Hence there will be no flow of output current to the base of the transistor where IBE = 0, and also there will be no output current flowing through the collector to emitter since IC = IB = 0 which indicates transistor is in off state that is a cut off region. But a small fraction of leakage current flows throw the transistor from collector to emitter i.e, ICEO.

A transistor is said to be inactive state only when the base-emitter region is forward bias and collector-base region reverse bias. Hence there will be a flow of current IB in the base of transistor and flow of current IC through the collector to emitter of the transistor. When IB increases IC also increases.


A transistor is said to be in the quasi saturation stage if base-emitter and collector-base are connected in forwarding bias. A transistor is said to be in hard saturation if base-emitter and collector-base are connected in forwarding bias.


V-I Output Characteristics of a Power Transistor

The output characteristics can be calibrated graphically as shown below, where the x-axis represents VCE and the y-axis represents IC.

  • The below graph represents various regions like the cut-off region, active region, hard saturation region, quasi saturation region.
  • For different values of VBE, there are different current values IB0, IB1, IB2, IB3, IB4, IB5, IB6.
  • Whenever there is no current flow, it means the transistor is off. But few current flows which are ICEO.
  • For increased value of IB = 0, 1,2, 3, 4, 5. Where IB0 is the minimum value and IB6 is the maximum value. When VCE increases ICE also increases slightly. Where IC = ßIB, hence the device is known as a current control device. Which means the device is in active region, which exists for a particular period.
  • Once the IC has reached to maximum the transistor switches to the saturation region.
  • Where it has two saturation regions quasi saturation region and hard saturation region.
  • A transistor is said to be in a quasi saturation region if and only if the switching speed from on to off or off to on is fast. This type of saturation is observed in the medium-frequency application.
  • Whereas in a hard saturation region the transistor requires a certain amount of time to switch from on to off or off to on state. This type of saturation is observed in the low-frequency applications.


The advantages of power BJT are,

  • Voltage gain is high
  • The density of the current is high
  • The forward voltage is low
  • The gain of bandwidth is large.


The disadvantages of power BJT are,

  • Thermal stability is low
  • It is noisier
  • Controlling is a bit complex.


The applications of power BJT are,

  • Switch-mode power supplies (SMPS)
  • Relays
  • Power amplifiers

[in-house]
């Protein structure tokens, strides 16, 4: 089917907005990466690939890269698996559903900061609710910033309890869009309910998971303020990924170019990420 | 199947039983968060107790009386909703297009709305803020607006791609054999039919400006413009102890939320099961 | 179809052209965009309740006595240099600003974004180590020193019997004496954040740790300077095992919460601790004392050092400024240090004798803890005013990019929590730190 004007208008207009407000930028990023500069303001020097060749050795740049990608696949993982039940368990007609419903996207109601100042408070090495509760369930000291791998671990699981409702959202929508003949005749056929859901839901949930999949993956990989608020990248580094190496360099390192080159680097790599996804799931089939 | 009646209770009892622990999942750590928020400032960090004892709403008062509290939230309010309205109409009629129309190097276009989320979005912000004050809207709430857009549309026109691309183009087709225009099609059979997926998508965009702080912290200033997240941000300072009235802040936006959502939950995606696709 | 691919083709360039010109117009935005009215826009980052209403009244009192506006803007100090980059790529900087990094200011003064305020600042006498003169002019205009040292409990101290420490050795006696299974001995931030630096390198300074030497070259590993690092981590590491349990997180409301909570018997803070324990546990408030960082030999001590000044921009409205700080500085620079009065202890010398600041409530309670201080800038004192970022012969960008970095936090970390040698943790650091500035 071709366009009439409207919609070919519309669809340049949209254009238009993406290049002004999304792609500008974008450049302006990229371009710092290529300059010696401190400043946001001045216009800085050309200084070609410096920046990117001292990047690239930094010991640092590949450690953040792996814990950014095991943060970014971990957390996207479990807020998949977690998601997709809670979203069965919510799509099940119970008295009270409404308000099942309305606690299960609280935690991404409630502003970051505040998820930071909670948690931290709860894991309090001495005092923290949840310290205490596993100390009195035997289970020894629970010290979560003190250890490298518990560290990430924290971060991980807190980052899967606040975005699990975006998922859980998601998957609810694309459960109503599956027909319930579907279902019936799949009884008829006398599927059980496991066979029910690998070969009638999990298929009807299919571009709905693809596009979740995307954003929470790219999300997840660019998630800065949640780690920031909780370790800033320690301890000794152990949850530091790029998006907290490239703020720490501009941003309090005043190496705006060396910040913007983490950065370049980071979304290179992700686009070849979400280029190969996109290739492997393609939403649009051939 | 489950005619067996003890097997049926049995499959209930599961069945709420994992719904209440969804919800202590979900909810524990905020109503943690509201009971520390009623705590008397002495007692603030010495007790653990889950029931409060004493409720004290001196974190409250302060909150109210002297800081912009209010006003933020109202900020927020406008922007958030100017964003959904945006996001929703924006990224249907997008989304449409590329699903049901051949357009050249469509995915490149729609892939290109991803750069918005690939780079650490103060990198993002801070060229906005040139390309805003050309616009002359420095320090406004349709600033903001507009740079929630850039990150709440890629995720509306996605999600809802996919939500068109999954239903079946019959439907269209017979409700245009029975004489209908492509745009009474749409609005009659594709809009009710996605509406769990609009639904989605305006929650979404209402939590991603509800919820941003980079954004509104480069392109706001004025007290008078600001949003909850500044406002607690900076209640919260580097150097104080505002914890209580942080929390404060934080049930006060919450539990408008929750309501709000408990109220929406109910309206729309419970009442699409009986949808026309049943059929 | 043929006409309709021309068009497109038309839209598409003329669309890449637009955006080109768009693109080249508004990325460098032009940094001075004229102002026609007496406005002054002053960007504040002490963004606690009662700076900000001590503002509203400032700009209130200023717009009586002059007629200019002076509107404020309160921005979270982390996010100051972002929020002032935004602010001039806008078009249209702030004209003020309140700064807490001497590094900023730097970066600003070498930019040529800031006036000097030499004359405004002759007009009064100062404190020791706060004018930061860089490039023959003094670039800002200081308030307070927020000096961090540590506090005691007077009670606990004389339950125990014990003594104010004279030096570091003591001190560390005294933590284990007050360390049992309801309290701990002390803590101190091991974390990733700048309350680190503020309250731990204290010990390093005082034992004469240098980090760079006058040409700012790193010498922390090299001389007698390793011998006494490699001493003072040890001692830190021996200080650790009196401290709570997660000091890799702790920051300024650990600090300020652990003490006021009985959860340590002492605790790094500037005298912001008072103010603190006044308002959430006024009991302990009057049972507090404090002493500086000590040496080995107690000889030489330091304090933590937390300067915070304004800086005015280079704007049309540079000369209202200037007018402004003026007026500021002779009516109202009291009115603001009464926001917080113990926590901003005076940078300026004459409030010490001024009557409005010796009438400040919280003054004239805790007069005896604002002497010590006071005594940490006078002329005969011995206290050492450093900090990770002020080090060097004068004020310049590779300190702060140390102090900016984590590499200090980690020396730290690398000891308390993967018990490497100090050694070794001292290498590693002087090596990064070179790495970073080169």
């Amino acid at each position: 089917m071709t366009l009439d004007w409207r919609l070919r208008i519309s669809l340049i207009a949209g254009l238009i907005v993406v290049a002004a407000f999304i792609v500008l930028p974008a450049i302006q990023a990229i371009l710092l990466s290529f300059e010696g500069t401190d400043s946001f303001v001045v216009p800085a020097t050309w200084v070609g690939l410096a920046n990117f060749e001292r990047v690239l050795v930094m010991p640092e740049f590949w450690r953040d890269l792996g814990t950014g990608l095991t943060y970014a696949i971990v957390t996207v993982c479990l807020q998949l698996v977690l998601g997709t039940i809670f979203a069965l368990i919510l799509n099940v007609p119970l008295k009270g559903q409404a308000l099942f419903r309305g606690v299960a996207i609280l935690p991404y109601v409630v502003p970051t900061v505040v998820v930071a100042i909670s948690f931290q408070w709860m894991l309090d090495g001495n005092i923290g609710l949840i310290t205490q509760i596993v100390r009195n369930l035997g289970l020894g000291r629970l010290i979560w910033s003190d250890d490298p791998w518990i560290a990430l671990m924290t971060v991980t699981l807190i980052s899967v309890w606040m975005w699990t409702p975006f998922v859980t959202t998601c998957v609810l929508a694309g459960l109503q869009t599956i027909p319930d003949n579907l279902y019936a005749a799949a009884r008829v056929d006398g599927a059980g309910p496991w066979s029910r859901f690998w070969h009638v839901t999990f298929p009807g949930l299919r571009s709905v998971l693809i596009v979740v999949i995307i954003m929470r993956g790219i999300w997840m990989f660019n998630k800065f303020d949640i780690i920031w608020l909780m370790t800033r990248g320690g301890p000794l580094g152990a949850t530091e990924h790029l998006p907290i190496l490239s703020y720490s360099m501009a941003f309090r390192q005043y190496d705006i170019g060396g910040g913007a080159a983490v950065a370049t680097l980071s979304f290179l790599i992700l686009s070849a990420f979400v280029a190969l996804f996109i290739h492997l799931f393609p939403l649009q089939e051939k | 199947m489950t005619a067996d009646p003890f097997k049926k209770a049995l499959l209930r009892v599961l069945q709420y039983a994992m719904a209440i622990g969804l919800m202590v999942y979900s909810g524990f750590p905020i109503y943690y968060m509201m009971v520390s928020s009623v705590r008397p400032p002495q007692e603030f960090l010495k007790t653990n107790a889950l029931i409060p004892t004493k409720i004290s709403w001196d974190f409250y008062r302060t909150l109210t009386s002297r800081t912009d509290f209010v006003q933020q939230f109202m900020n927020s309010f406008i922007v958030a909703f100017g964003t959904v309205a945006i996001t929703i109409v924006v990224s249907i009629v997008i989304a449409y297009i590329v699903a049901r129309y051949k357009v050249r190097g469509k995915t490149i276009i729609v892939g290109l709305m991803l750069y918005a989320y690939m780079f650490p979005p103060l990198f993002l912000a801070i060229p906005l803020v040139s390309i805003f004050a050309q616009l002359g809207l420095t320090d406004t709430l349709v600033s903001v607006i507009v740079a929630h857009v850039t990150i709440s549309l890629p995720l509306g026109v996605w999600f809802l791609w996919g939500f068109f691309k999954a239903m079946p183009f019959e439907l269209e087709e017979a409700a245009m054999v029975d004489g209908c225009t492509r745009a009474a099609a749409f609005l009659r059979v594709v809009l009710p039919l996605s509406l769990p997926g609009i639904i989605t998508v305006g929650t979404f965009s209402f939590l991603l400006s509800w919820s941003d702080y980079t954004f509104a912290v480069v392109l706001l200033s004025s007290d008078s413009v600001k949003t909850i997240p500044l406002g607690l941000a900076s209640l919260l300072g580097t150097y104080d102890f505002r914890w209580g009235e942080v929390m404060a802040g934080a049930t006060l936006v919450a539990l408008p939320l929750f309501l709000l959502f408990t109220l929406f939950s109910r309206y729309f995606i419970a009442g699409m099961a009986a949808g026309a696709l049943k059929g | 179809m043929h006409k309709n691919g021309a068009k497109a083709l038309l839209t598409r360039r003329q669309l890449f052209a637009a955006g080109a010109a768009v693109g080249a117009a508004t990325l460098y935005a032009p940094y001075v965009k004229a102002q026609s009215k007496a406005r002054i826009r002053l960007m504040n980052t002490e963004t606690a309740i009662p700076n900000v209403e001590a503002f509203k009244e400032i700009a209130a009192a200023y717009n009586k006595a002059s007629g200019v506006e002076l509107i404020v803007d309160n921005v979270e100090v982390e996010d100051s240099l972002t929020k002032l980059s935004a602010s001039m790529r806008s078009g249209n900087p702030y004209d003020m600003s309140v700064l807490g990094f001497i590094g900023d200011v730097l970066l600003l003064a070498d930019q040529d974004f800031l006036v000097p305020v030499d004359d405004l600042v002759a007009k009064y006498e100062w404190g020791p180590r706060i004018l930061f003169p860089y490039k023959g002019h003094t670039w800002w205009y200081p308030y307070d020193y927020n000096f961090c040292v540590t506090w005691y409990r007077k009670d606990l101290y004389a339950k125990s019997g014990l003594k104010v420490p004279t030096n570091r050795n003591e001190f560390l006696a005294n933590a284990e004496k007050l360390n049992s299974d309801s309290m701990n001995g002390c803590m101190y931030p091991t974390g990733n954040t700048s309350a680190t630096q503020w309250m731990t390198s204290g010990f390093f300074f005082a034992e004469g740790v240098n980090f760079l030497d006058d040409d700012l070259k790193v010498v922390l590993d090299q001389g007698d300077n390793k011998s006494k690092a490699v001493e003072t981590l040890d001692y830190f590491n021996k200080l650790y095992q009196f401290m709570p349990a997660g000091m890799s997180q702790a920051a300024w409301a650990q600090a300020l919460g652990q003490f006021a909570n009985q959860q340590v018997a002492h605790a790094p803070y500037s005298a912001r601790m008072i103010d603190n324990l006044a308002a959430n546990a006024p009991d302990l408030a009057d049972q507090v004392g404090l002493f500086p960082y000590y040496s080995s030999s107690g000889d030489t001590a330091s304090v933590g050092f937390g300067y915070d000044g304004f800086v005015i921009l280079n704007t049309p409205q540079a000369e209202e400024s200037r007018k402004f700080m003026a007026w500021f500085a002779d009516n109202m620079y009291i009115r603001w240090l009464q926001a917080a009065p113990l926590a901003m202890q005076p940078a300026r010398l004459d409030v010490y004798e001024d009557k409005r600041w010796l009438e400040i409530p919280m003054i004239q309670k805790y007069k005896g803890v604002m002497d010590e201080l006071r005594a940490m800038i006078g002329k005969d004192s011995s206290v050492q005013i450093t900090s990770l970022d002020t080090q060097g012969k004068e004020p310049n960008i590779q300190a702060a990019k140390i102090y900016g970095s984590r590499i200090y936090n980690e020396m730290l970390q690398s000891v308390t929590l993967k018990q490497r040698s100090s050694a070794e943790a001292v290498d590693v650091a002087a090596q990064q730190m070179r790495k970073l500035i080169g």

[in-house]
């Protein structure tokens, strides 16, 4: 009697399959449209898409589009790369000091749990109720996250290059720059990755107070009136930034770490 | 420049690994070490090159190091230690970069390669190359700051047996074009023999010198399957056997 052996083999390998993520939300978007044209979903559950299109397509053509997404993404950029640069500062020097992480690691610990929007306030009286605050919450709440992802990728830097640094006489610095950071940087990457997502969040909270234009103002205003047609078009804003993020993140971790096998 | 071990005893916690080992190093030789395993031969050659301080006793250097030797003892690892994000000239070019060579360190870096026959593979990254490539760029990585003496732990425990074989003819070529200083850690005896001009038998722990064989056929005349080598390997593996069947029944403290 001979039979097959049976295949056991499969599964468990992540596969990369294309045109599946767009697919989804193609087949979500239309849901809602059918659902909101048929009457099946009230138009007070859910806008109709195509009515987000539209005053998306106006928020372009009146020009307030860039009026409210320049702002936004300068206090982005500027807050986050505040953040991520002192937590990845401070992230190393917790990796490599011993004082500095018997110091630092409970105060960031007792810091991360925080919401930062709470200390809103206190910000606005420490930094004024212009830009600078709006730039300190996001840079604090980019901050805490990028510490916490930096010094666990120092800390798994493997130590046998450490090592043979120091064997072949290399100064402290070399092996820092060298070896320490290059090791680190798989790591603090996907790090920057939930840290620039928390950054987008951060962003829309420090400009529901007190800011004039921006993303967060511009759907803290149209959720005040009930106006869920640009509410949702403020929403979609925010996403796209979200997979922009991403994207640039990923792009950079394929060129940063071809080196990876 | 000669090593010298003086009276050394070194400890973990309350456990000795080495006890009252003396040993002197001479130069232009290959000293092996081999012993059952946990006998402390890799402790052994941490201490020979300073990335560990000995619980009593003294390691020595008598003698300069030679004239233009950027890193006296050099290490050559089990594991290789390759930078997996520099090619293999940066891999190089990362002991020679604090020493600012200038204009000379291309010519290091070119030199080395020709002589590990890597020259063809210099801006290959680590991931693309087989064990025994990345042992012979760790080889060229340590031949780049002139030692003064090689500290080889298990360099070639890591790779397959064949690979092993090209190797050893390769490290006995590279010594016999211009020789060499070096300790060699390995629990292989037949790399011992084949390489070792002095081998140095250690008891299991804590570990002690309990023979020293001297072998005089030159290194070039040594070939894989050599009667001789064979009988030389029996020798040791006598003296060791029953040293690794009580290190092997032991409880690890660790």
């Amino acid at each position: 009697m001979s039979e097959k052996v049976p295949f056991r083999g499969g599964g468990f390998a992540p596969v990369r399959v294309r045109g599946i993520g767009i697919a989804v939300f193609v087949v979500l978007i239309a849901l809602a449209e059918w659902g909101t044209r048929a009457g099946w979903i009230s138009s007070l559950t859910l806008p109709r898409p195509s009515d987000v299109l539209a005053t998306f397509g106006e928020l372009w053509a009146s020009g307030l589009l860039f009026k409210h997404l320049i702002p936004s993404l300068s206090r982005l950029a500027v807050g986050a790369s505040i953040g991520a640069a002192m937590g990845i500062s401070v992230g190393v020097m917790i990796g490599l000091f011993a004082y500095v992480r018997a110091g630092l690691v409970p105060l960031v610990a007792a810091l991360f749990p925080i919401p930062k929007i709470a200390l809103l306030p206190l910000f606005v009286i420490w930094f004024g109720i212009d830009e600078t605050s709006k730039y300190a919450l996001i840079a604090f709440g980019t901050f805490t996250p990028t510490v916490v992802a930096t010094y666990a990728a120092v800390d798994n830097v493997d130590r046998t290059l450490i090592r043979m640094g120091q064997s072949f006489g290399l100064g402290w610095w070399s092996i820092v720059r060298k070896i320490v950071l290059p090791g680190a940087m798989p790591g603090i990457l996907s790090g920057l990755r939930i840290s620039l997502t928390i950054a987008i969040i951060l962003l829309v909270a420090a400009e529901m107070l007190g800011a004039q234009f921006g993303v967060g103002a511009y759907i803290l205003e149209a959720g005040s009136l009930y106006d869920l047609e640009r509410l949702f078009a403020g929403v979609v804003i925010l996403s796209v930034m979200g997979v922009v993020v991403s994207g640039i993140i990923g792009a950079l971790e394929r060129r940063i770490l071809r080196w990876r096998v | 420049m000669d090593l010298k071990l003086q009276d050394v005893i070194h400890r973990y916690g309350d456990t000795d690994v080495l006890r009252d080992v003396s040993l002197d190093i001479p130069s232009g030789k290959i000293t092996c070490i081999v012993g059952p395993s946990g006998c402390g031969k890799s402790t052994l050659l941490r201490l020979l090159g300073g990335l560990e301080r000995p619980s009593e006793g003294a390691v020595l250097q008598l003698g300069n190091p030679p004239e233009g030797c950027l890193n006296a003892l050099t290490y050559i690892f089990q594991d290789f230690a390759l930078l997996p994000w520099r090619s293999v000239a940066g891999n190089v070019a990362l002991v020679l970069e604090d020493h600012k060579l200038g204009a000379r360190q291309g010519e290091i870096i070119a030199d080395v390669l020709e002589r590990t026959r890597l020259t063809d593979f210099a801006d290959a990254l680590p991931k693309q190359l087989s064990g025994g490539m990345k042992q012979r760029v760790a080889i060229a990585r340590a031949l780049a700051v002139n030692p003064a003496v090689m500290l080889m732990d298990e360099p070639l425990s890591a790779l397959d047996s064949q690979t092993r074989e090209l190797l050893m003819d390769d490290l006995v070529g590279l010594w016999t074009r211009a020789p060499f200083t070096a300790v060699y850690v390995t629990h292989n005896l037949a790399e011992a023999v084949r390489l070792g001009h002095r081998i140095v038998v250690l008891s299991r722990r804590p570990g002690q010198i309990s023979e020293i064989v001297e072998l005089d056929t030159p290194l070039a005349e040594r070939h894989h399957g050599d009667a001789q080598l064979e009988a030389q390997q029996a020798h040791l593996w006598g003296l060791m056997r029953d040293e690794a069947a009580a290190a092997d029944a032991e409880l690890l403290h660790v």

• DC to AC converters
  • Power control circuits.


1). Difference between transistor and power transistor?

A transistor is a three or four-terminal electronic device, where on applying an input current to a pair of the terminals of the transistor, one can observe a change in current in another terminal of that transistor. A transistor acts like a switch or an amplifier.

Whereas a power transistor acts like a heat sink, which protects the circuit from damage. It is larger in size than a normal transistor.

2). Which region of transistor makes it switch faster from on to off or off to on?

The power transistor when it is in quasi saturation switches faster from on to off or off to on.

3). What does N in NPN or PNP transistor mean?

N in NPN and PNP type transistor represents the type of charge carriers used, which is in an N-type the majority charge carriers are electrons. Hence in NPN two N-type charge carriers are sandwiched with a P-type, and in PNP single N-type charge carrier is sandwiched between two P-type charge carriers.

4). What is the unit of the transistor?

The standard units of a transistor for electrical measurement are Ampere (A), Volt (V), and Ohm (Ω) respectively.

5). Does transistor work on ac or dc?

A transistor is a variable resistor that can work on both AC and DC but cannot convert from AC to DC or DC to AC.

The transistor a basic component of a digital system, they are of two types based on their structure and based on their functionality. The transistor which is used for controlling large voltage and current is a power BJT (bipolar transistor) is a power transistor. It is also known as a voltage-current control device that operates in 4 regions cut-off, active, quasi saturation, and hard saturation based on the supplies given to the transistor. The main advantage of a power transistor is it acts as a current control device.